One of the biggest challenges facing households during the current cost of living crisis is rising food prices. A recent report from the UK in a Changing Europe think tank found that new trade barriers as a result of Brexit caused a six per cent rise in food prices in Britain between the end of 2019 and September 2021, compared to the three years before December 2019.


Boris had barely “got Brexit done” when the Covid-19 pandemic shook the world at the start of 2020. The UK government was criticised for “moving too slowly” and hoping to rely on herd immunity.

With one of the highest Covid death tolls in Europe, the British Medical Journal said the UK’s response to the pandemic was neither well prepared nor remotely adequate, being “too little, too late, too flawed.”

The devastating impact of Tory austerity resurfaced during the pandemic, with years of spending cuts and deepening inequality meaning Britain was ill-prepared when a virus as deadly as Covid-19 struck.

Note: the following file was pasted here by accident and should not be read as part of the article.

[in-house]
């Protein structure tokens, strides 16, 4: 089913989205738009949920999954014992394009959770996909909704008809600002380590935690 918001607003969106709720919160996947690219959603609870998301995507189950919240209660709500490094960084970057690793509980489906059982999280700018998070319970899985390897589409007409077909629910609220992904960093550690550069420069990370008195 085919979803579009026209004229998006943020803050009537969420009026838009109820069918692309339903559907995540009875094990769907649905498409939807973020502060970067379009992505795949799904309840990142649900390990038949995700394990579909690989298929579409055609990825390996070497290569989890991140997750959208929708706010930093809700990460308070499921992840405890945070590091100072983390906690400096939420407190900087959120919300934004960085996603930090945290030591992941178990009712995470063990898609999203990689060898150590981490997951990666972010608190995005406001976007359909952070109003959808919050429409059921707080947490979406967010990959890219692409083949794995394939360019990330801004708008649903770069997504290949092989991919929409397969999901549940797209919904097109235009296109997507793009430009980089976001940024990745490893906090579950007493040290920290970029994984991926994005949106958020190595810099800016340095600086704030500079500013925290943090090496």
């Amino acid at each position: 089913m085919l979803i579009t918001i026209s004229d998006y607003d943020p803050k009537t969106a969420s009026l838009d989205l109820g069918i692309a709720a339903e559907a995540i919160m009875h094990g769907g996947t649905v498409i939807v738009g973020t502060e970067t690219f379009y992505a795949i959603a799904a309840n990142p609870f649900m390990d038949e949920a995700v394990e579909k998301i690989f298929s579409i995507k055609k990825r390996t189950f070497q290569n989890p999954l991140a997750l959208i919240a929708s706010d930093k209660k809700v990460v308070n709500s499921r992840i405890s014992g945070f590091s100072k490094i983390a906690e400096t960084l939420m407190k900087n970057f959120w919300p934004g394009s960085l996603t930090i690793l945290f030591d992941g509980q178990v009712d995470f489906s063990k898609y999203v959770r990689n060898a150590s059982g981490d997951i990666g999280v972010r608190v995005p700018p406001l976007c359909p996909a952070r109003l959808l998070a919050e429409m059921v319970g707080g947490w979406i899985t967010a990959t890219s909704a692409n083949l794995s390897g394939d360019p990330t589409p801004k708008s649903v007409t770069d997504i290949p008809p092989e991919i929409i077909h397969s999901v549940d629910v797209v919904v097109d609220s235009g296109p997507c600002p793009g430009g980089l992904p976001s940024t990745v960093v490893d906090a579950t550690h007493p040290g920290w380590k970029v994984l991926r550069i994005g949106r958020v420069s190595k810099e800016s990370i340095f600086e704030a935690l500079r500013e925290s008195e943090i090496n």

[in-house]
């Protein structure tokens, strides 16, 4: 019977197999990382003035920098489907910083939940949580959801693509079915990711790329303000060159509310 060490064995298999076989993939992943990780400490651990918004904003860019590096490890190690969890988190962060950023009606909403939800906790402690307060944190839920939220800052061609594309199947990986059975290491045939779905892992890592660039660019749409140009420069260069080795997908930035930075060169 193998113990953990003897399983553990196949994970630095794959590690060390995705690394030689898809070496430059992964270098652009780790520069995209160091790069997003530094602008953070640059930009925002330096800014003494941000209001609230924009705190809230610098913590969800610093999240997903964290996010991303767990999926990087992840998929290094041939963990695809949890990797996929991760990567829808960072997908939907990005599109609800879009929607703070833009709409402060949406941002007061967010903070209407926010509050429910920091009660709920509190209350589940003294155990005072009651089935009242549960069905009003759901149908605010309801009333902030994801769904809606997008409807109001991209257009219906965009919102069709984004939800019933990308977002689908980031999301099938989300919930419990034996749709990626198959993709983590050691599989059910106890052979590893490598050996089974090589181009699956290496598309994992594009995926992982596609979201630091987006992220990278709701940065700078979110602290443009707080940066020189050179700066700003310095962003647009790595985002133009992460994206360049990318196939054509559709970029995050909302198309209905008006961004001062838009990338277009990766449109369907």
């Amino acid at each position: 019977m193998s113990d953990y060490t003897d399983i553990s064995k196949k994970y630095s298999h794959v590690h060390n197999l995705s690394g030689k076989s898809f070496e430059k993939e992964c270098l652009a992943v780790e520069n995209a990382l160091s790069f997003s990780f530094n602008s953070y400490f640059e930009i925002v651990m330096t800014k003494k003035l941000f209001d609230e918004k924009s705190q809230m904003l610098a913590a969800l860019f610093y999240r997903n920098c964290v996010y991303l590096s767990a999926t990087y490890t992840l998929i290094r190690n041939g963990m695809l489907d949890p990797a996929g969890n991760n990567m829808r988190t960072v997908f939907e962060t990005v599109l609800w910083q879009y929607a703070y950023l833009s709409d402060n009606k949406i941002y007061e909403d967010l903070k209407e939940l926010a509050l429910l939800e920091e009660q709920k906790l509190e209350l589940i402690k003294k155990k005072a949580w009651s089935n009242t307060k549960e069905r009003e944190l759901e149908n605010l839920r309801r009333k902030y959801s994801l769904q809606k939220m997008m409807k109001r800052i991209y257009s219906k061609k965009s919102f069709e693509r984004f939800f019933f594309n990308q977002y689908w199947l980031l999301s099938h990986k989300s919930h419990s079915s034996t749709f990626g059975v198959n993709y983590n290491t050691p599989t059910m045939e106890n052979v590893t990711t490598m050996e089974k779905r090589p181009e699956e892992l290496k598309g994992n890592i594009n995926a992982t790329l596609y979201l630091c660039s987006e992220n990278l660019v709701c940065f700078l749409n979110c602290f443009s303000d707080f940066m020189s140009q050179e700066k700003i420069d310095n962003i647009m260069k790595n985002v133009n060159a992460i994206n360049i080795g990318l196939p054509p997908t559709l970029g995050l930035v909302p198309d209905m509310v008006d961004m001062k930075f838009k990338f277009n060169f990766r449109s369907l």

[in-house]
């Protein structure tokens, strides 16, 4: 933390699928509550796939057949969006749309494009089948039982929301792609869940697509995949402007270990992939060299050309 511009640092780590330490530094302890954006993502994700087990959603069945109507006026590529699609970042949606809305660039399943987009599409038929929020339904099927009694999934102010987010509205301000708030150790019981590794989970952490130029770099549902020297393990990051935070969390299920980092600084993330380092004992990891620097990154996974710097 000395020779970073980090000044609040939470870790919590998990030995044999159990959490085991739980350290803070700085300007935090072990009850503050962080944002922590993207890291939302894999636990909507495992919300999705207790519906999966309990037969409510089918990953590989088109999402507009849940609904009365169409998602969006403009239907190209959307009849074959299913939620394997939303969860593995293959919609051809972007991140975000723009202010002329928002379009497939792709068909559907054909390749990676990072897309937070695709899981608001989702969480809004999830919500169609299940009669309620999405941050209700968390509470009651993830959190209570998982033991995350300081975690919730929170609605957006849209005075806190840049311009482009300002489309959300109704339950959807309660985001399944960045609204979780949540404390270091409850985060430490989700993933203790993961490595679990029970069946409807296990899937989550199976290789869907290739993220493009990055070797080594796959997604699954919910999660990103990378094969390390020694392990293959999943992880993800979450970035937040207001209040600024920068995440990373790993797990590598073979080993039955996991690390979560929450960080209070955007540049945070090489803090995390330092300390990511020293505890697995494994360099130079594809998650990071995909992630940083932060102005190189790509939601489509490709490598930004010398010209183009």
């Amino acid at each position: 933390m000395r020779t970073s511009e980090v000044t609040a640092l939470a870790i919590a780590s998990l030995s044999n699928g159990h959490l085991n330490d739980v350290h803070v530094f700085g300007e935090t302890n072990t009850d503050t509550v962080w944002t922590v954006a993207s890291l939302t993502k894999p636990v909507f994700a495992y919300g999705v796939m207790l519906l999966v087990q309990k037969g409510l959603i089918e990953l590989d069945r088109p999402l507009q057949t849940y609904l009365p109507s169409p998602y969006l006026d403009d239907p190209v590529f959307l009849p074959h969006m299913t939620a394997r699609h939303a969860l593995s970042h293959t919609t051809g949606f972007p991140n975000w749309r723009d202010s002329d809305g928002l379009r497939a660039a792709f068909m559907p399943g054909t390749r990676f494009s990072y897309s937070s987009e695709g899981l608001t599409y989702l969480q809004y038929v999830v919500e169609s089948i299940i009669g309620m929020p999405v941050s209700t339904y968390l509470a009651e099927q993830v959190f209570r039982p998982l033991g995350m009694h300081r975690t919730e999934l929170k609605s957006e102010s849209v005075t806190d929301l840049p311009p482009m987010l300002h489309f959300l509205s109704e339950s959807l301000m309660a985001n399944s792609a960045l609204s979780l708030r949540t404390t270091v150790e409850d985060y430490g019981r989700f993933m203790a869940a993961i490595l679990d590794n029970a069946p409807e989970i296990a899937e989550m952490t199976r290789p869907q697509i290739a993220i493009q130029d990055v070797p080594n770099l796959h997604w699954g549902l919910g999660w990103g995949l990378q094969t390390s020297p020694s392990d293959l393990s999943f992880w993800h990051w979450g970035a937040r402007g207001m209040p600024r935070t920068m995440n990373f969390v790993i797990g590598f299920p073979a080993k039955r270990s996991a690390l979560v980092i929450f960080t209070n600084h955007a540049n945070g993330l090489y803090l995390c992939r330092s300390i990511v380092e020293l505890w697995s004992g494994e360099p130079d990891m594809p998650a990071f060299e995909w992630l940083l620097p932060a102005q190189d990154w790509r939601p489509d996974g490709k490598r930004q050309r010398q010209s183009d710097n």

When asked why England had Europe’s worst Covid figures, Michael Marmot, professor of epidemiology at University Collection London and director of the UCL Institute of Health Equity, said: “The answer starts with austerity.”

Health officials and epidemiologists also say the UK’s strategy for combating Covid-19 was muddled. This led to delays in purchasing essential equipment, tests and confused messages about public health practices.

A report by the Health and Social Care and Science and Technology Committees says the government’s failure to do more to stop the virus spreading early in the pandemic, is one of Britain’s worst public health failures. The report found that the delay in introducing the first lockdown cost thousands of lives.

Similarly, the easing of restrictions, widely heralded as “freedom day” by its advocates, were sharply criticised by many public health and scientific health experts.

Peter English, former chair of the British Medical Association’s Public Health Medicine Committee, said: “There is absolutely no justification for relaxing restrictions now.

“If anything, they should be tightened, at least until the increase in case rates has reversed.”

Analysis by Child Poverty Action Group and the Church of England found that eight in 10 families on low-incomes faced significant drop to living standards, with many losing their jobs and seeing a decrease in income during the pandemic.